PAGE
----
Dr. Anthony Fauci, Director of the National Institute of Allergy and Infectious Diseases, reacts after throwing out the…
Dr. Anthony Fauci, Director of the National Institute of Allergy and Infectious Diseases, reacts after throwing out the ceremonial first pitch before the start an opening day game between the N.Y. Yankees and the host Washington Nationals, July 23, 2020.

 It was low and outside and failed to reach home plate, but the (pre-recorded) hometown crowd roared as Dr. Anthony Fauci, director of the National Institute of Allergy and Infectious Diseases, threw the ceremonial first pitch of a coronavirus-shortened Major League Baseball season Thursday evening

The world champion Washington Nationals described Fauci as a “super fan” as they announced he would do the honors when the team hosted the New York Yankees before an empty stadium. Fauci is often seen wearing a Nationals face mask as he helps set public health policy for the U.S. during the pandemic.

Players recognized the Black Lives Matter movement in a pre-game ceremony by holding a long black ribbon that connected both teams. They knelt in silence to remember George Floyd and other Black victims of violence. They stood when the national anthem was played.

All games, like the opening game, will be played without fans to prevent the spread of the coronavirus.

President Donald Trump will throw a ceremonial pitch at Yankee Stadium on Aug. 15.

The last time Trump went to a major league park was a World Series game in Washington in October where the crowd booed loudly.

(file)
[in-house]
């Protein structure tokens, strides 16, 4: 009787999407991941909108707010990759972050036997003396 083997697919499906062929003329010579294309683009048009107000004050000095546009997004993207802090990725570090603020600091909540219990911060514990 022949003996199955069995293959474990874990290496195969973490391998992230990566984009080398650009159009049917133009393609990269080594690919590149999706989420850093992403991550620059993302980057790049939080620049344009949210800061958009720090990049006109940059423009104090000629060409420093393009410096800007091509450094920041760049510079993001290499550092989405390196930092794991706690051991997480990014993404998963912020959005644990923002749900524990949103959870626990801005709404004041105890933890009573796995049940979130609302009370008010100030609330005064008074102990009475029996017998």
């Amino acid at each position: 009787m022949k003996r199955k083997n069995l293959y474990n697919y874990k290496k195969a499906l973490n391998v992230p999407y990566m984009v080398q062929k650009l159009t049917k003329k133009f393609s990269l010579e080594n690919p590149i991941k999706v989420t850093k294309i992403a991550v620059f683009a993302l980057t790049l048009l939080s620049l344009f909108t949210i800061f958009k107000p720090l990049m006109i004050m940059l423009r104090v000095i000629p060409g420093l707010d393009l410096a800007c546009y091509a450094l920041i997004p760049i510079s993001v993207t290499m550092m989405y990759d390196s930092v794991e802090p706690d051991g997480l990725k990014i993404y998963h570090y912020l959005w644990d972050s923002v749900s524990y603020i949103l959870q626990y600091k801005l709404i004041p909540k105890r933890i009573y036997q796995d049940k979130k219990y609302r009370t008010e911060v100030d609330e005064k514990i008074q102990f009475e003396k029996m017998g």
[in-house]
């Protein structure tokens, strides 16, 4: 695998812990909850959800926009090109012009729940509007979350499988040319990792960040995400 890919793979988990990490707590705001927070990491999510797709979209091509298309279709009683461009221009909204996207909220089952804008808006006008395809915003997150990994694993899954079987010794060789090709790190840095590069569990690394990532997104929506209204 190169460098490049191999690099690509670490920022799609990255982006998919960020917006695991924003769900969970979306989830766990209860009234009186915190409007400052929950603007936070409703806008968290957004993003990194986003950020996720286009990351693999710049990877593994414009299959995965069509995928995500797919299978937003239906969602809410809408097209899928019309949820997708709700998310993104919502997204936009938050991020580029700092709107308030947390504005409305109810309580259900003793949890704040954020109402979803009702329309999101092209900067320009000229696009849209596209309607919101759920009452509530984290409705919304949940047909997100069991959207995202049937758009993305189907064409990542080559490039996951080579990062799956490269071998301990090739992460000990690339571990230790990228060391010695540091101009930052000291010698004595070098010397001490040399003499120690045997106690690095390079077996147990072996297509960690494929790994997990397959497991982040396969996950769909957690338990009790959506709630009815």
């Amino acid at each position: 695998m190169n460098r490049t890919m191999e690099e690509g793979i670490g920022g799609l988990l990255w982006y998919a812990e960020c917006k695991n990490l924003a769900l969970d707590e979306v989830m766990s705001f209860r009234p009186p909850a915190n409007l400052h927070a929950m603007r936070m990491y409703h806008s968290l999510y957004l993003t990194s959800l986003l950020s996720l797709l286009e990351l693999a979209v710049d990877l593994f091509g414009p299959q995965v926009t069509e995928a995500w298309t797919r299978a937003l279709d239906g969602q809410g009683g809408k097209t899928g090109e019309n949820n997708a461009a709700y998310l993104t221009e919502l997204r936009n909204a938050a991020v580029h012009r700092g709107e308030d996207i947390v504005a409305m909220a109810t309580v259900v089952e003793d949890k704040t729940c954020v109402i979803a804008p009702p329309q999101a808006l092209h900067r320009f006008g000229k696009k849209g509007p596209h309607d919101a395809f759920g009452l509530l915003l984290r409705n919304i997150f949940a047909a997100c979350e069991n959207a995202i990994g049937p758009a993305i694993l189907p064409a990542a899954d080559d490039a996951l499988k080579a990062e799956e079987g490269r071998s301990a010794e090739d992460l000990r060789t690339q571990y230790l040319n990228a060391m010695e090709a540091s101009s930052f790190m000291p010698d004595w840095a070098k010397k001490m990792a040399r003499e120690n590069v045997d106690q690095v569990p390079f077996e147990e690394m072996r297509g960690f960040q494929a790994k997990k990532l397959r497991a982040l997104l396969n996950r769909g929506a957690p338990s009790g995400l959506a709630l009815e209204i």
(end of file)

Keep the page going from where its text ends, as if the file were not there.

New York Yankees pitcher Gerrit Cole pauses and looks down at the "Black Lives Matter," stenciled on the pitchers mound during the fourth inning of a game against the host Nationals, July 23, 2020.

No spitting, no high-fives

This year’s baseball season began four months late because of the coronavirus, while team owners and players worked out how the shortened season would be played during a global pandemic.

Instead of 162 games, the 30 major league teams will play 60 games.

Players will be tested for the coronavirus every two days. They’ll undergo temperature checks twice a day.

No fans will be allowed in the stands, but some parks will pipe in crowd noises to make the stadium feel as normal as possible.

Several other baseball traditions are being suspended – no spitting on the field, no celebrating a win with high-fives and hugs, and no sitting in the dugout for players not in the day's lineup. Instead, they will sit in the empty stands.

The shortened schedule calls for most games to be played within a team’s division, with the rest scheduled to take place in its geographic region to avoid a lot of travel. For example, Fauci’s beloved Nats will play all of their road games in Eastern cities – Atlanta, Baltimore, Boston, Miami, New York, Philadelphia, Tampa and wherever the Toronto Blue Jays end up playing.

Canadian authorities say the team cannot play in its home park because of COVID-19 cross-border travel restrictions with the United States.

As of Thursday night, the Blue Jays were still looking for a home park with the minor league stadium in Buffalo, New York, the most likely spot.